More than a billion people around the world rely on smartphones and their ubiquitous messaging and social media apps, but none more so than the hundreds of thousands of people who are fleeing war, hunger, and famine in the Middle East and Africa.
The massive crowds of refugees and migrants from Syria and elsewhere who have flooded Europe this year, and continue to arrive en masse, are relying heavily on smartphone apps such as WhatsApp, Viber, and Facebook Messenger, along with other tools like Google Maps, as they risk perilous sea crossings, skirt unfriendly border crossings, and try to keep in touch with their loved ones.
“Our phones and power banks are more important for our journey than anything, even more important than food,” a Syrian named Wael told Agence France Presse on the Greek island of Kos.
Clothes and food can be purchased relatively cheaply, and even cash can be electronically transferred, but a smartphone is crucial. Smugglers who take the refugees across the Mediterranean drastically limit what people can take on board, but the phones are too precious to give up, they say.
A marine distress beacon
One Syrian man described to the International Rescue Committee, an organization that provides refugee relief, how he used his phone to try to contact the Greek coast guard when his boat was sinking.
The engine of the overcrowded dinghy he was on had died after half an hour of sailing. “We were exactly between Turkey and Greece. I know because I checked the GPS on my phone,” he said. Then the weather started getting worse:
Quickly the boat became full of water and started to sink. I rang the Greek coastguard and started shouting ‘help us, help us’ but they couldn’t really hear me because my phone was wrapped in a plastic bag to protect it from the water. So I sent a Whatsapp message giving my GPS and asking them to help us. I also sent my family a message with my GPS and explained the situation but said ‘don’t worry, even though the weather is bad, we’ll make it across.’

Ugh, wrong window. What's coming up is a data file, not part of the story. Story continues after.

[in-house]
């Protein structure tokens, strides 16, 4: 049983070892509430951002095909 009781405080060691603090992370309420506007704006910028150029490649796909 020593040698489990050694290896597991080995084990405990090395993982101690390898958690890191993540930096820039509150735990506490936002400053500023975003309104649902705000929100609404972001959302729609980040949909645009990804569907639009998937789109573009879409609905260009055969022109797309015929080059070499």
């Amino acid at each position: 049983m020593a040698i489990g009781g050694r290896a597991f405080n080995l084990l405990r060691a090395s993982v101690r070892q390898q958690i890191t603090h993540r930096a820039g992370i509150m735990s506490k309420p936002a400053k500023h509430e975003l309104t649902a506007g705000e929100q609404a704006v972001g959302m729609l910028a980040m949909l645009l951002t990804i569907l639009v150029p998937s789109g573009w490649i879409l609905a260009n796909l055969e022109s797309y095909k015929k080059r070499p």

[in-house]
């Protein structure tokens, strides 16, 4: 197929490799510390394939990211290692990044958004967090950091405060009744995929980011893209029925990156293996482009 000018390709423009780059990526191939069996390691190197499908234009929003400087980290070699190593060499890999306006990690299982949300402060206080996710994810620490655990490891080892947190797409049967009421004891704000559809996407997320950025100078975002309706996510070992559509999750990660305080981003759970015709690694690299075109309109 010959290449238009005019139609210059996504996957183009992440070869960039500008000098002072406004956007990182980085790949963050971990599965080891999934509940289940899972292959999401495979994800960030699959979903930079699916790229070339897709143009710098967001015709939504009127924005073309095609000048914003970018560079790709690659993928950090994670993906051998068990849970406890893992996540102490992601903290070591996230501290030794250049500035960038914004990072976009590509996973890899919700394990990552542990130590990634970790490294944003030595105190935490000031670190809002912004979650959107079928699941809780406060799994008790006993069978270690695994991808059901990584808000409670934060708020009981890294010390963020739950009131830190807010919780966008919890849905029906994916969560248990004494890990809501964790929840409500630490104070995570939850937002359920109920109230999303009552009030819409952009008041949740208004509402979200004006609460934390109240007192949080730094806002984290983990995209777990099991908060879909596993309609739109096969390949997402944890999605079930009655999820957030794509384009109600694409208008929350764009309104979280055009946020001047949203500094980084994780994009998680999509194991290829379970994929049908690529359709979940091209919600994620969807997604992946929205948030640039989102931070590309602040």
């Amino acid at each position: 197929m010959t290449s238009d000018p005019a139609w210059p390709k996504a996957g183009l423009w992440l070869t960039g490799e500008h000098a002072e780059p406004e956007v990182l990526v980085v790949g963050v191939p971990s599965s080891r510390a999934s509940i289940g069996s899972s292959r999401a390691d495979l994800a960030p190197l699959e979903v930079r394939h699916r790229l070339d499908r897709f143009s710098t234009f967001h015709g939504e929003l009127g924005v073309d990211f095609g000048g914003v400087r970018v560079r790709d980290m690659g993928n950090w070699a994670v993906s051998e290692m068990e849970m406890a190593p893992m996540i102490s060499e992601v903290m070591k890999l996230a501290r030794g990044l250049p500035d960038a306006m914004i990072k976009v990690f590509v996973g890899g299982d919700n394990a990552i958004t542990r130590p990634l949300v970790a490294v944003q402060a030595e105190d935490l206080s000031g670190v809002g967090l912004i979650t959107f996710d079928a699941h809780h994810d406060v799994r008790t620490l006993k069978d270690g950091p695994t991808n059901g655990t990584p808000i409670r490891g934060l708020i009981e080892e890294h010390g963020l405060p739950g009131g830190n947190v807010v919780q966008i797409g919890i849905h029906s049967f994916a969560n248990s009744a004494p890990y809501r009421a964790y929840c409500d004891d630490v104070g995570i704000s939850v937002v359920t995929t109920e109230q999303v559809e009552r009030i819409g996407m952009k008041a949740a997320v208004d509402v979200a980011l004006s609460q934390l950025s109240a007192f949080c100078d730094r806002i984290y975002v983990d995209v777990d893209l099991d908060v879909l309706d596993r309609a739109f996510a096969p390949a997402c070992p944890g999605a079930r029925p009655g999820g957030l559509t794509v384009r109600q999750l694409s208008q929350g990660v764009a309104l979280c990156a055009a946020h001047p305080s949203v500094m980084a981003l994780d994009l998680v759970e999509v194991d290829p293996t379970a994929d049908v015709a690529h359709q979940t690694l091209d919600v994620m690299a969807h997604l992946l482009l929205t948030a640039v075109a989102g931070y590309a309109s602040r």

He ended up jumping into the sea, and survived.
Facebook as a travel agency
Before they head out on the dangerous journey across the Mediterranean, refugees and migrants find smugglers through WhatsApp and Facebook pages that function as illicit travel agencies. Travelers also use Facebook pages to share crucial information, such as which smugglers charge less.
Smugglers can take deceptively beautiful pictures, and promise a journey in great conditions. After the migrants pay the traffickers often exorbitant sums, they arrive to see a rickety dinghy, instead of a comfortable boat.
“On the one hand they are very liberating technologies, but there’s a very dark side to them, because there are un-policed, unregulated, and have unscrupulous people taking advantage of them,” Leonard Doyle, a spokesman for the International Organization of Migration, tells Quartz.
“Facebook, to their great credit, are paying attention and shutting the pages down immediately,” says Doyle.
However, new pages quickly replace the ones that are shut down. And, Doyle says, with the spread of mobile technology, the exploitation of migrants and refugees through social media will only get worse. Facebook Zero, for instance, he says, a basic mobile version of the platform that doesn’t require a data plan, will continue to bring smugglers access to a wider, less educated, poorer population.
Facebook, in a statement to Quartz, said: “It is against Facebook’s community standards to post content that coordinates people smuggling and this type of content will be removed when reported to us. We encourage people to use the reporting links found across our site so that our team of experts can review the content swiftly.”
A map, a guidebook, an instruction manual
By texting and messaging with their friends and family who had taken the journey before them, refugees find out exactly what to do when they arrive at their destination, and precisely where to go.
Paul Donohoe of the International Rescue Committee (IRC) told Quartz what refugees who arrive on the Greek island of Lesbos do when there is no bus available. “They literally just turn left, and start walking–they’ve had it all communicated to them.”